ASCO news: Selenium use does not interfere with radiotherapy

CHICAGO - German researchers reported that use of the nutritional supplement selenium in women who are diagnosed with gynecological cancers does not appear to compromise the effectiveness of radiation therapy. The findings could be good news for patients taking selenium for its antioxidant properties.

"Overall survival rates show that supplementation of selenium does not interfere with the positive biological effects of ionizing radiation," said Dr. Ralph Muecke, a radiologist in private practice at St. Josef's Hospital in Wiesbaden, in a presentation on Saturday at the American Society of Clinical Oncology (ASCO) meeting.

In the study, radiotherapy was delivered with a 6-18 MV linear accelerator. Five fractions a week were planned. Doses ranged from 45 to 50 Gy in fractions of 1.8 to 2.0 Gy. Treatment was given with a four-field box technique.

Patients were given 500 mcg of selenium on days when radiotherapy was performed, and they took 300 mcg of selenium when radiation treatments were not planned.

Muecke said that over a 51-month follow-up, three of the 39 patients receiving selenium supplements died, compared with six deaths among the 42 patients not receiving the supplements.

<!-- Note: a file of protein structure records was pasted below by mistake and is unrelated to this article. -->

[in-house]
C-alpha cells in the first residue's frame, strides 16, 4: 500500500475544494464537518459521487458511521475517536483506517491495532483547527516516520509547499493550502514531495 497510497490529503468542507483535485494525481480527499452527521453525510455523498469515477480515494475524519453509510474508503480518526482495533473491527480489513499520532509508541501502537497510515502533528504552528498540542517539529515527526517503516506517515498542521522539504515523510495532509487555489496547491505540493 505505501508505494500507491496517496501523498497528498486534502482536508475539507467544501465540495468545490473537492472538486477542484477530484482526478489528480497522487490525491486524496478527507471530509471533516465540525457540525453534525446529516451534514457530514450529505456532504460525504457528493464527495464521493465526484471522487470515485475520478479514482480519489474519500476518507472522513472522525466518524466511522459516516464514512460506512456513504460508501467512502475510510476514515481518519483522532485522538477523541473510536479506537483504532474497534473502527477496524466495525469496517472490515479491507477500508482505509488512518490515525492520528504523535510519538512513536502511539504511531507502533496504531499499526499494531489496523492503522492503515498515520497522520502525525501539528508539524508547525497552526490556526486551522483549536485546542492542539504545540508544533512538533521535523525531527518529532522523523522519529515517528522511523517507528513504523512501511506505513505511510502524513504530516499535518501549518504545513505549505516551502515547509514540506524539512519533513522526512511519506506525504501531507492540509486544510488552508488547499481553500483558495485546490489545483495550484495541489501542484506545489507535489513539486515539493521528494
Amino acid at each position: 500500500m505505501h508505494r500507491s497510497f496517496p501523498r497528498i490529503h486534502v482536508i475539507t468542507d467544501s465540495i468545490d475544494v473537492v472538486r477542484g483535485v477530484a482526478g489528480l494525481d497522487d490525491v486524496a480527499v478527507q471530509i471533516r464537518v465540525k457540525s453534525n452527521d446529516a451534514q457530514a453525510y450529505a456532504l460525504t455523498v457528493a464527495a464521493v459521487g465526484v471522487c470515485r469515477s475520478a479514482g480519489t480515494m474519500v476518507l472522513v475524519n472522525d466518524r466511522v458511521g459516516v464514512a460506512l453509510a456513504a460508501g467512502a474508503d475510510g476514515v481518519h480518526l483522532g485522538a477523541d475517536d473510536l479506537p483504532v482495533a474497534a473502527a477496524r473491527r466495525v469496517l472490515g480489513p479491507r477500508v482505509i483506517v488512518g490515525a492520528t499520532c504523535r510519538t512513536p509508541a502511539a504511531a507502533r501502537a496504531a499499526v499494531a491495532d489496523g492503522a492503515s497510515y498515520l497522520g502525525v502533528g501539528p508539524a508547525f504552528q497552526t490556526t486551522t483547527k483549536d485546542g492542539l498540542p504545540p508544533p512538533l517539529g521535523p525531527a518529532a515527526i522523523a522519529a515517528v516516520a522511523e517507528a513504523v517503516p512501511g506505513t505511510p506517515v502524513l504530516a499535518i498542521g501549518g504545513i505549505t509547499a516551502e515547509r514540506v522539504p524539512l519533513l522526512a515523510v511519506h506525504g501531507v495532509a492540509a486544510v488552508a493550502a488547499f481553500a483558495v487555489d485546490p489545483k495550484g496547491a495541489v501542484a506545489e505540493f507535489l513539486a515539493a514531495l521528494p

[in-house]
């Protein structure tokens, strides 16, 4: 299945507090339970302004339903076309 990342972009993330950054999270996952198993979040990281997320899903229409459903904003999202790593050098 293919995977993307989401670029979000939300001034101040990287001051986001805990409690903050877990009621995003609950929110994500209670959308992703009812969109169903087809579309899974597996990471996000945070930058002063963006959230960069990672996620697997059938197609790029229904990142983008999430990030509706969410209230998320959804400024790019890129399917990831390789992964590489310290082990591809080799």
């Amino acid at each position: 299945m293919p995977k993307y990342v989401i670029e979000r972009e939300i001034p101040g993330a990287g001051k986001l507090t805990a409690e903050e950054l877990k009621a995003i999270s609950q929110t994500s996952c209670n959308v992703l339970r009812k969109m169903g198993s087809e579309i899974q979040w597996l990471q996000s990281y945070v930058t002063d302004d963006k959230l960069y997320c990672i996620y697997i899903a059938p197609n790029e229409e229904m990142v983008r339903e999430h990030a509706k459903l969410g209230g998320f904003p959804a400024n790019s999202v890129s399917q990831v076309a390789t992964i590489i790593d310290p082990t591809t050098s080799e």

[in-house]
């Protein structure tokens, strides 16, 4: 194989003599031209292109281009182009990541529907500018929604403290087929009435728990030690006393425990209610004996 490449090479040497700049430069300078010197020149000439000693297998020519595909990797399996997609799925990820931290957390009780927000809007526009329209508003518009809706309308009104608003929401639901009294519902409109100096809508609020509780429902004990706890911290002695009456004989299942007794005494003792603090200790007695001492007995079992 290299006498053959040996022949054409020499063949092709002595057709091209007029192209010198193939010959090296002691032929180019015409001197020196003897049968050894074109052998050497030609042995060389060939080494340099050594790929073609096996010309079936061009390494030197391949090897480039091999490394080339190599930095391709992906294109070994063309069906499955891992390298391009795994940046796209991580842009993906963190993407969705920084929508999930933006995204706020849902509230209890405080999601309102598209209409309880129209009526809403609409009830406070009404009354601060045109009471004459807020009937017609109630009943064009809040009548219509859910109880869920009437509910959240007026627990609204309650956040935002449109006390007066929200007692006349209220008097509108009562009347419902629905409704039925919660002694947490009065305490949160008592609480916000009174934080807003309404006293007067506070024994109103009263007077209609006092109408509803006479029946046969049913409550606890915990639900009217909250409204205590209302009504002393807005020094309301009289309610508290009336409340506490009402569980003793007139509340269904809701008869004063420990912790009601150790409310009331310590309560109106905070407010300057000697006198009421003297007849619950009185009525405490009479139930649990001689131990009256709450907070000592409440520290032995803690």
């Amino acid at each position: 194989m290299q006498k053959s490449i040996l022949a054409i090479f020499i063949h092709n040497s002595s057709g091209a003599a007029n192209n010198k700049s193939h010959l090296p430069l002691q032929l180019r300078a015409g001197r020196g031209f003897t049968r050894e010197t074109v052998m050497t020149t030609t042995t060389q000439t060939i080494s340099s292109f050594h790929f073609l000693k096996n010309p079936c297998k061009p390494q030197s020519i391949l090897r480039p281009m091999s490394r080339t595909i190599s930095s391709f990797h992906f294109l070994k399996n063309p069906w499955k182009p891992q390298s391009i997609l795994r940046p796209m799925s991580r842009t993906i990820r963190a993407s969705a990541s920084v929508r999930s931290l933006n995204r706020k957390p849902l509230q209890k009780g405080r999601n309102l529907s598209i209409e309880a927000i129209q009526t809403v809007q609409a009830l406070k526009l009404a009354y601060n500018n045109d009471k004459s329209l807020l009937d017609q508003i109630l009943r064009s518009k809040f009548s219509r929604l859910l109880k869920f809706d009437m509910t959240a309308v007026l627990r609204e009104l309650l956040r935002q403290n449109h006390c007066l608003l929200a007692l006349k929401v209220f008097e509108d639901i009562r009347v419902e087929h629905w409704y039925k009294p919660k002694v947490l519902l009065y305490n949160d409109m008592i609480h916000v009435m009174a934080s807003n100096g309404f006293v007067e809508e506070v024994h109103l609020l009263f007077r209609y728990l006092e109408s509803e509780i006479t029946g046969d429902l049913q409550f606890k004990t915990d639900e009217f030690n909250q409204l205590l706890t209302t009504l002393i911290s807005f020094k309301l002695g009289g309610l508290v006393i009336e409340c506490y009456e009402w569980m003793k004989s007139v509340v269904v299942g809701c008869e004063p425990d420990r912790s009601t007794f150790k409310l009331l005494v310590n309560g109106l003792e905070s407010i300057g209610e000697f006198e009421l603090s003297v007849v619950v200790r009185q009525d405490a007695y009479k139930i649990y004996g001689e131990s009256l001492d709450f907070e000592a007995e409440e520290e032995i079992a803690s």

"The mortality difference was not significant," he said at his poster presentation. "However, what these mortality data show is that it is unlikely that selenium supplementation is causing any harm to the patients or [is] diminishing the impact of radiotherapy."

The group found an interesting side benefit to selenium: Eight cases of diarrhea were reported among the women on selenium, compared with 18 events in those who were not assigned to receive selenium, Muecke said. That difference was statistically significant (p = 0.044).

"Selenium is one of the supplements out there that is being used by our patients because they believe it may be helpful in treating or preventing cancer," said Dr. Leonard Lichtenfeld, deputy chief medical officer of the American Cancer Society in Atlanta. "This study seems to show evidence that selenium may have some value in protecting patients against radiation-induced diarrhea, but larger studies must be undertaken before we can make recommendations about using selenium as a protective agent," he said.

Lichtenfeld advised physicians to discuss with their patients the use of vitamin supplements during cancer treatment. He added that supplements should not be considered safe simply because they are "natural."

By Edward Susman contributing writer
June 2, 2008

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